It is only in logic that the individuality of a material thing can be divorced from its measureable properties. Such is the logic of mathematical probability in which individuality, and not measurable characteristics, is relevant. A set of three elements of this ilk and two elements of that ilk identifies the same relationships of mathematical probability as a set of three mice and two molecules.

In identifying human knowledge of material reality as the inference of probability, Dawkins has solidified the philosophical foundation of modern relativism. The sole source of intelligibility is the individual human mind. In Dawkins’ philosophy there is no formal or final causality in material things. The source of formal causality is the human logic of mathematics. Final causality, i.e. design, is restricted to human engineering.

Thus, Darwinian evolution is not teleological as the word \”selection\” in natural selection implies. Natural selection is simply a numbers filter to which the pool of randomly generated integers is subjected, whether these random integers are viewed overtly as integers or as the variants of genomes. We can thank Richard Dawkins for eliminating teleology from Darwinian evolution by identifying the ‘natural selection’ of a multiple-dial lock as simply a numbers filter. There is nothing teleological in the specific number passing the filter since this varies from lock to lock. Also, there could be a lock for every specific integer in the span of integers defined by the random numbers generator. The same applies to the specific genome passing an ecological numbers filter since this varies from ecological niche to ecological niche. Thus, there is nothing in the observable aspects of the Darwinian algorithm which is characteristic of teleology. This is to be expected since purpose as such is not measurable and is not within the scope of mathematics.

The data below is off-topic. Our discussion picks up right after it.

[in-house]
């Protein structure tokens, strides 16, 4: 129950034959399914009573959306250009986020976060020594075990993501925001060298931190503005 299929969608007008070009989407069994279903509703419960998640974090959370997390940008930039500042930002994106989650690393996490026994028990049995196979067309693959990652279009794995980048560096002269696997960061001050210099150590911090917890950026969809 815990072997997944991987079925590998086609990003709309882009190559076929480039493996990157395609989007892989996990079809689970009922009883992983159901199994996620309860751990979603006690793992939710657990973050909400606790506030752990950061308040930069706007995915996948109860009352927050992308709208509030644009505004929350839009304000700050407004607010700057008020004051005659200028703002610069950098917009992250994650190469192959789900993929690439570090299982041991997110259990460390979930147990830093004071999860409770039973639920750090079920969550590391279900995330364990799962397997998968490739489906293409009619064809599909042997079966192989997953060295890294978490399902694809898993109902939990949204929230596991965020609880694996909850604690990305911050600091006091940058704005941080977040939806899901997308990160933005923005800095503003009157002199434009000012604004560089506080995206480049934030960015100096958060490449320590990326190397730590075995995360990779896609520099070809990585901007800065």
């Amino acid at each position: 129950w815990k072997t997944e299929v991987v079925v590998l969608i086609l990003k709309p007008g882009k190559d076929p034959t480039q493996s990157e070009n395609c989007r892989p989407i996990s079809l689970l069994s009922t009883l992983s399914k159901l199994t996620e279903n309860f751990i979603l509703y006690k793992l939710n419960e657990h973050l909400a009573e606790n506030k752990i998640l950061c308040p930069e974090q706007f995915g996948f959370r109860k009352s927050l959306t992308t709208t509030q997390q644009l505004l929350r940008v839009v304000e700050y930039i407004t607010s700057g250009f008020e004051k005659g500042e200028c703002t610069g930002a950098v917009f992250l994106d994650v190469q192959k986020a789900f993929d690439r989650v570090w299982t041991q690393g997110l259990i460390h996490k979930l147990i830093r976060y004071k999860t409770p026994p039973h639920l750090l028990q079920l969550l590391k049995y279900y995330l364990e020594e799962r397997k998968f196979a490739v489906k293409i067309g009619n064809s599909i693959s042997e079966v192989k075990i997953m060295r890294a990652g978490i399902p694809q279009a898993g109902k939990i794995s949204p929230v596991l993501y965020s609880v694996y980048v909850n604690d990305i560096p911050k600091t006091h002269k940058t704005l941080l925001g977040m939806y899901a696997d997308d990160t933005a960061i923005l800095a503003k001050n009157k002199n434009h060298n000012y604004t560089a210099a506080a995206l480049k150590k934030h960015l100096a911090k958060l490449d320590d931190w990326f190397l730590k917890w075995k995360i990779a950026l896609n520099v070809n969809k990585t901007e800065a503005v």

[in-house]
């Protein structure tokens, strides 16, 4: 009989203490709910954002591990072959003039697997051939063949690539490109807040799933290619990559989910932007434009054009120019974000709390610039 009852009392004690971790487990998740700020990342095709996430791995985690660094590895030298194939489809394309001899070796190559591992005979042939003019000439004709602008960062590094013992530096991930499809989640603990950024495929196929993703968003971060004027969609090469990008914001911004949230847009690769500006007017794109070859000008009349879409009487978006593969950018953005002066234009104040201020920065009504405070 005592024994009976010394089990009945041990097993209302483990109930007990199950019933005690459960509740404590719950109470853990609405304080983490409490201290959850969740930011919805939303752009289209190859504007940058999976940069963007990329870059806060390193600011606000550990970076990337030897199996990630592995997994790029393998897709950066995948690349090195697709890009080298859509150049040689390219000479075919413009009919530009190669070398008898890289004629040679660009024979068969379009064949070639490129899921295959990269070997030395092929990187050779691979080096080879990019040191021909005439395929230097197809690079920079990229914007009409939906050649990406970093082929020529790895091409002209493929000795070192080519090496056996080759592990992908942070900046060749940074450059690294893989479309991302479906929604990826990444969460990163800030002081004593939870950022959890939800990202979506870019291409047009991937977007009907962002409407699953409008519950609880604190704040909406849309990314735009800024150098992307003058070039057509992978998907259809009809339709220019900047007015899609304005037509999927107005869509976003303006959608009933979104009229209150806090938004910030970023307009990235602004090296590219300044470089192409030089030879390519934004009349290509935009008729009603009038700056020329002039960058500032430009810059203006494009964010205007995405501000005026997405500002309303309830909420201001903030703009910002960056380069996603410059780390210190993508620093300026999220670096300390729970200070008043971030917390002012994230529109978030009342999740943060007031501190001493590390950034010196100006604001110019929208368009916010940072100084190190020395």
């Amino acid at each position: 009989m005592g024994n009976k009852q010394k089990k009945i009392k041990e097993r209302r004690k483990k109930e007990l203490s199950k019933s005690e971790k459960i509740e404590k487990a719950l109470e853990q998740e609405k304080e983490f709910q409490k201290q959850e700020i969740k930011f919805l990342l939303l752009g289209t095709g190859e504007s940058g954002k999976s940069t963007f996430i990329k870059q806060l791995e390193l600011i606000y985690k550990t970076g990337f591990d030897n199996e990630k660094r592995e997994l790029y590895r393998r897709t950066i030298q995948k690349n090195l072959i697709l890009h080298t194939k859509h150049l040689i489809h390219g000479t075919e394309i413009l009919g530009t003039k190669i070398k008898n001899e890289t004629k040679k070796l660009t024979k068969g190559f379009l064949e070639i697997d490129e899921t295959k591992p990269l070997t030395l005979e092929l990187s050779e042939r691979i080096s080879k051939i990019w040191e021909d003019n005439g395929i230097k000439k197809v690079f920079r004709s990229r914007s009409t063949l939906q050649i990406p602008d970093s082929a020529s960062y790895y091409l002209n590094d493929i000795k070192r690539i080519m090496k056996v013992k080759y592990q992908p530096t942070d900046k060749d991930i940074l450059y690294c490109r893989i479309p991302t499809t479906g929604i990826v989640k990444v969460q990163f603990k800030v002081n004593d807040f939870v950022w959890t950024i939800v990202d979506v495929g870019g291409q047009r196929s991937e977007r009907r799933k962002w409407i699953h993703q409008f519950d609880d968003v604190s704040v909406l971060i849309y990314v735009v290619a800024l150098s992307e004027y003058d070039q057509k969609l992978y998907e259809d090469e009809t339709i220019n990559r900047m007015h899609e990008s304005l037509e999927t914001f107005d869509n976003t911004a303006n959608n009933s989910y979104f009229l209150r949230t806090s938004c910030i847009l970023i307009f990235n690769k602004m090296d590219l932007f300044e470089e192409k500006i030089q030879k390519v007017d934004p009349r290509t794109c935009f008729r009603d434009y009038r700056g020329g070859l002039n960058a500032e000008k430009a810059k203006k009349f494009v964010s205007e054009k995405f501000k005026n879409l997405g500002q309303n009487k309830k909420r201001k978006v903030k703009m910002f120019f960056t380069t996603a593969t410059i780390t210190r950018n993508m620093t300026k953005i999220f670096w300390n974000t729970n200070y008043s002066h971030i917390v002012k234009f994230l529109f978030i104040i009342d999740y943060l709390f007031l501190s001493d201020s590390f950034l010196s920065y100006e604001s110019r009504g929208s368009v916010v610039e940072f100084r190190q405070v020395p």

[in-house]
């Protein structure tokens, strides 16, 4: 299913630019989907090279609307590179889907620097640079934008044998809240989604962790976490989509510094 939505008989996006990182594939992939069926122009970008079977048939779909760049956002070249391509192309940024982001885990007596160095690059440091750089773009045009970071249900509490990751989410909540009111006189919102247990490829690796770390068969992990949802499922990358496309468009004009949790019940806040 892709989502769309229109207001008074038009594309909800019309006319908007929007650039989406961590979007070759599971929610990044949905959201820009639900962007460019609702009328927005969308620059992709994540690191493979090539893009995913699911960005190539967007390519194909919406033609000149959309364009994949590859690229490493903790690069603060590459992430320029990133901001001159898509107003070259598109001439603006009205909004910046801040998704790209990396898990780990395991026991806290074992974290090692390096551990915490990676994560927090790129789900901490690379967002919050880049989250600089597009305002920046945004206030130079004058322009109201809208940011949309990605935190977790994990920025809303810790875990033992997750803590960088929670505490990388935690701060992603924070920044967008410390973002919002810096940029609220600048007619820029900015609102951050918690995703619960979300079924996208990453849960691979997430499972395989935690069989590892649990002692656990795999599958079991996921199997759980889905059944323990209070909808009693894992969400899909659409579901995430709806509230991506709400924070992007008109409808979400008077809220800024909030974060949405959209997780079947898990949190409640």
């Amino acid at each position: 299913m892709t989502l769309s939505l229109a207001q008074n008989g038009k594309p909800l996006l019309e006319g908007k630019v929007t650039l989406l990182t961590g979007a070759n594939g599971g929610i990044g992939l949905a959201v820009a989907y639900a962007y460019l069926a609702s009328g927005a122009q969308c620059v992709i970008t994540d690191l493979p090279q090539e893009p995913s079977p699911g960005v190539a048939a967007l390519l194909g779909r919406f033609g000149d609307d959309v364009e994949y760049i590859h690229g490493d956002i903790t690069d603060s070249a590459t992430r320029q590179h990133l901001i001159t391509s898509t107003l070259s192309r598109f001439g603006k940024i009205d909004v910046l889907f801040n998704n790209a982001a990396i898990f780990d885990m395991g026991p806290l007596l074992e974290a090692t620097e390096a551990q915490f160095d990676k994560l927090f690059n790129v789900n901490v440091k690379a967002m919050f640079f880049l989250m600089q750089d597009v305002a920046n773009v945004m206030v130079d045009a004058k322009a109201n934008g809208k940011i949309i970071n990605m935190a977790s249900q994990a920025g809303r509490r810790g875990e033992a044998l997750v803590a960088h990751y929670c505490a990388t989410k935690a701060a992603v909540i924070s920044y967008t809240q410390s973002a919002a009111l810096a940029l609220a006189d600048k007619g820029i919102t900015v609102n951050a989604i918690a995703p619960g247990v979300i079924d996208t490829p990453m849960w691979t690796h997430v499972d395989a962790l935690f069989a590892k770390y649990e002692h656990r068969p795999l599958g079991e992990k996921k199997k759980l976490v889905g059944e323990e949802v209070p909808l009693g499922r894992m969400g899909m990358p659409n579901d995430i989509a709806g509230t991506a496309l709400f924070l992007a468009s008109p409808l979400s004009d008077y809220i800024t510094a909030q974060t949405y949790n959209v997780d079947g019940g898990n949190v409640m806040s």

There is no purpose within Darwin’s algorithm of the evolution of integers as elucidated by Dawkins. The mathematical strand is the Darwinian algorithm of evolution. The philosophical strand is not teleological. It is epistemological. It is the interface between human intelligibility and material irrationality, namely the inference of probability. Darwinism can survive without teleology.

© 2013 Bob Drury.  All rights reserved.

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14 thoughts on “Darwinism Can Survive Without Teleology”

  1. Dawkins’ so-called “solution” is simply another aspect of atheist propaganda. By mandating the removal of the word design from biology he is imposing a mental straightjacket which will prevent free thought in this area, and plays into the hands of the hard-line Darwinists.
    I cannot agree that design can just be removed from the discussion.
    If you examine the whole of physical reality, from the quarks and electrons up to communities of human beings, then fix your gaze firmly on the properties of sub-atomic particles, you can see that the base constants of the Universe have been set extremely carefully to within minute tolerances so that material reality can exist at all. Please read Lee Smolin’s ‘the trouble with physics’, pp 161-165 for a good discussion of this. He comes up with 3 possibilities:
    1. Vast collection of universes with random laws.
    2. Intelligent designer
    3. So far unknown mechanism that explains biofriendliness of the Universe